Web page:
As a marketer, I appreciate when creativity meets great insights and data to deliver an approach that achieves its objectives. As a woman, I also especially love seeing these kinds of successful activities share commentary on the way our world interacts with women, or shed essential light on how much of our world was designed without women in mind.
From Ariel’s powerful #ShareTheLoad engagement to Barbie telling us ‘You Can Be Anything’, there are some fantastic examples of brands actively shifting the conversation to include women, and expand on their contributions to the world we live in. But it’s not just about recognising changing times or joining a social impact drive, it’s about much more than that.
There is a clear business rationale for brands that adapt their business strategies to include women by design.
By incorporating the diverse perspectives that women bring, championing female role models as ambassadors, designing fit-for-purpose products that meet women’s needs, and creating content that encourages women to pursue their passions, brands can effectively tap into the spending power and influence of women. Take sportswear apparel for example.
We took note when principal ballerina Misty Copeland gracefully danced in athletic Under Armour gear to the legend of ‘I Will What I Want’. Likewise, we were mesmerised when Nike featured Emirati figure skater Zahra Lari spinning on ice in her hijab. These were followed by more prominent and provocative content that put women at the centre of the conversation, and it was clear that the industry had woken up to the business growth opportunity that exists when we incorporate the true – not imagined – perspectives of women.
By drawing attention to the strength, unique shapes, and differentiated athleticism of women, through showcasing real role models in better designed active-wear clothing, the women’s sports apparel industry has done just that – tapped into a significant consumer base: women. How significant? According to UBS, women are key drivers of consumer decisions, with about 85% of women managing day-to-day expenses.
Now, when we design products, services, experiences and solutions for women, we need to envision them through the viewpoints of women.
In terms of experiences, who is to say that only boys see themselves walking the stadium with global football legends at the UEFA Champions League final? This is exactly the ‘priceless surprise’ that Mastercard arranged last year for 10-year-old Basmah Nawaf Alshnaifi – a girl with a passion for football, who became the UCL’s first female Saudi mascot.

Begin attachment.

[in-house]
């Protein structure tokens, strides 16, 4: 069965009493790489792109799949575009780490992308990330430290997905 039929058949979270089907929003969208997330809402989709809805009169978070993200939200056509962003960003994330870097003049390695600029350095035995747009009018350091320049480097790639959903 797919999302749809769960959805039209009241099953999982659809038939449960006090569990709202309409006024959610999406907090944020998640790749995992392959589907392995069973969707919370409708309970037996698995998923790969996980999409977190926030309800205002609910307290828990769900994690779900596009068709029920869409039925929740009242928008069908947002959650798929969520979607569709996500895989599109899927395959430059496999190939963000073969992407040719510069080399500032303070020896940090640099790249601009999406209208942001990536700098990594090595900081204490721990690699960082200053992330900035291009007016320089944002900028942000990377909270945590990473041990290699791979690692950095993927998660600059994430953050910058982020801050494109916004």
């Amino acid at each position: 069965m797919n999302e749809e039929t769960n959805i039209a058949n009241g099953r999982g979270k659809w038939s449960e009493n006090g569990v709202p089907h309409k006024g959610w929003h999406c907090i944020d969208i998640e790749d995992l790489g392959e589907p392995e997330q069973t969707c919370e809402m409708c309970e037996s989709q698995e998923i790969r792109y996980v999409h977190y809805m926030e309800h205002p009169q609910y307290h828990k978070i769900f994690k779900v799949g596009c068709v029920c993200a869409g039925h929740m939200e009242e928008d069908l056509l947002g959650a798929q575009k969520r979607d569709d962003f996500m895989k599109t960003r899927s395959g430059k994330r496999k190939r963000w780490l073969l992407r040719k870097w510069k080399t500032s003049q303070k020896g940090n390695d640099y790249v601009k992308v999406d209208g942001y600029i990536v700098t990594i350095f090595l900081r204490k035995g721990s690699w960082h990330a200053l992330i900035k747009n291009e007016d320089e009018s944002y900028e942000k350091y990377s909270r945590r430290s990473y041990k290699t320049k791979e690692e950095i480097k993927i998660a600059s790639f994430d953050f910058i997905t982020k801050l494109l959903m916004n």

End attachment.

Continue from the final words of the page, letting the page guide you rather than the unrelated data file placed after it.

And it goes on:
When it comes to products and services, are we meeting the actual needs of women? Do we have insights that can help us incorporate women’s experiences into the design and innovation process? We must consider the functionality and practicalities of women’s interaction. In short, we have to help design and develop a world with both women and men in mind.
To do this, we need women to be part of the design and innovation process, especially in this age of the Fourth Industrial Revolution. And to do that, we need to inspire young girls to consider and pursue a career in STEM, through initiatives like Girls4Tech. As part of this programme, Mastercard has committed to reaching one million girls globally by 2025, including 2,020 in the UAE alone by the end of Expo 2020 Dubai.
So, what exactly is the value of a world that includes women by design?
In addition to the humanitarian benefits, it’s a considerable amount. In the Middle East and North Africa, the loss in global wealth from gender inequality is estimated at $3.1trn. With the UAE’s MIWE Women Business Owner rate at only 7.7%, there’s great scope for growth in the region, and huge opportunities for finance.
Global management consulting firm Oliver Wyman agrees. It estimates a global revenue opportunity of $700bn is currently being left on the table by the financial services industry not fully meeting the needs of women consumers.
Think of the increased speed in which we can close the gender gap in terms of financial inclusion if we design better, more helpful digital financial products for women.
As a payment technology leader with global insights, Mastercard has invested significantly in understanding women’s financial priorities, and mapping out those priorities across different life stages. After all, a specific position in time often influences our need for specialised support and ingenious innovations – in sportswear as much as financial solutions.
The necessity for women to have control over finances is a recurring theme, and Mastercard’s Women by Design Insights and Product Development Framework revealed over 63% of women are looking for ways to simplify their lives. But how does this translate into the way they transact? Women in the Middle East are still less confident than men in using the internet to access financial services, and although 8% of women in the UAE have used digital wallets as a payment method, the number still lags men’s usage at 14%.
By making a conscious decision to integrate women’s perspectives into our business, marketing and innovation strategies, more women will benefit from solutions specifically designed for their needs. More companies will see revenues climb. More societies will experience elevated productivity. More economies will grow and thrive.
After all, a world that works better for women creates limitless possibilities for us all.
Beatrice Cornacchia: Senior Vice President, Head of Marketing & Communications, Middle East & Africa at Mastercard